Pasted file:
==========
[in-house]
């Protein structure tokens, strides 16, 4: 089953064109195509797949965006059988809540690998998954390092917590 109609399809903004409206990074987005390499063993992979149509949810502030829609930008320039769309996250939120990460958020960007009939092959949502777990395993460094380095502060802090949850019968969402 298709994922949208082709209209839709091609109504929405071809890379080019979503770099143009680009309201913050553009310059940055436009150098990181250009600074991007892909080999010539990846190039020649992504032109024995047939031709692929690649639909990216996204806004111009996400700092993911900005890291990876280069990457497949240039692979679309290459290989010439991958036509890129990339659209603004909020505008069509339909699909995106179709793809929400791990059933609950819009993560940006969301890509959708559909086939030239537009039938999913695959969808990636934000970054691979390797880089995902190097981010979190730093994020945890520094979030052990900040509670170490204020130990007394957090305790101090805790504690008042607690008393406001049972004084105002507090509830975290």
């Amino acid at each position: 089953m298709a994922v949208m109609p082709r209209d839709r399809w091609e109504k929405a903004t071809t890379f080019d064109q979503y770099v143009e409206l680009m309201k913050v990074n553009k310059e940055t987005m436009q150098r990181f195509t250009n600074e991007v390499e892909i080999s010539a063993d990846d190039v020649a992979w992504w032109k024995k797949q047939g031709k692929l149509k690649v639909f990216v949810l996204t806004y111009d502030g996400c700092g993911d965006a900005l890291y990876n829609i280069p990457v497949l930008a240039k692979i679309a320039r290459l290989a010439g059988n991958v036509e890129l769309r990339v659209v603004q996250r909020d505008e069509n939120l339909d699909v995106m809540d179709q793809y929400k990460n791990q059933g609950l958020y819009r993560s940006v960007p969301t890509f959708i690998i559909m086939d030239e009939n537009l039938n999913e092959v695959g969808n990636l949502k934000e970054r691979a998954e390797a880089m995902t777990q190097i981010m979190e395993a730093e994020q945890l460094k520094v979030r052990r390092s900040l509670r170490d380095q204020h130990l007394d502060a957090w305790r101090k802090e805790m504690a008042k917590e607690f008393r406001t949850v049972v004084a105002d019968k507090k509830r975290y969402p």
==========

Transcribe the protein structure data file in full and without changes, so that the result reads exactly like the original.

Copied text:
[in-house]
């Protein structure tokens, strides 16, 4: 089953064109195509797949965006059988809540690998998954390092917590 109609399809903004409206990074987005390499063993992979149509949810502030829609930008320039769309996250939120990460958020960007009939092959949502777990395993460094380095502060802090949850019968969402 298709994922949208082709209209839709091609109504929405071809890379080019979503770099143009680009309201913050553009310059940055436009150098990181250009600074991007892909080999010539990846190039020649992504032109024995047939031709692929690649639909990216996204806004111009996400700092993911900005890291990876280069990457497949240039692979679309290459290989010439991958036509890129990339659209603004909020505008069509339909699909995106179709793809929400791990059933609950819009993560940006969301890509959708559909086939030239537009039938999913695959969808990636934000970054691979390797880089995902190097981010979190730093994020945890520094979030052990900040509670170490204020130990007394957090305790101090805790504690008042607690008393406001049972004084105002507090509830975290």
């Amino acid at each position: 089953m298709a994922v949208m109609p082709r209209d839709r399809w091609e109504k929405a903004t071809t890379f080019d064109q979503y770099v143009e409206l680009m309201k913050v990074n553009k310059e940055t987005m436009q150098r990181f195509t250009n600074e991007v390499e892909i080999s010539a063993d990846d190039v020649a992979w992504w032109k024995k797949q047939g031709k692929l149509k690649v639909f990216v949810l996204t806004y111009d502030g996400c700092g993911d965006a900005l890291y990876n829609i280069p990457v497949l930008a240039k692979i679309a320039r290459l290989a010439g059988n991958v036509e890129l769309r990339v659209v603004q996250r909020d505008e069509n939120l339909d699909v995106m809540d179709q793809y929400k990460n791990q059933g609950l958020y819009r993560s940006v960007p969301t890509f959708i690998i559909m086939d030239e009939n537009l039938n999913e092959v695959g969808n990636l949502k934000e970054r691979a998954e390797a880089m995902t777990q190097i981010m979190e395993a730093e994020q945890l460094k520094v979030r052990r390092s900040l509670r170490d380095q204020h130990l007394d502060a957090w305790r101090k802090e805790m504690a008042k917590e607690f008393r406001t949850v049972v004084a105002d019968k507090k509830r975290y969402p």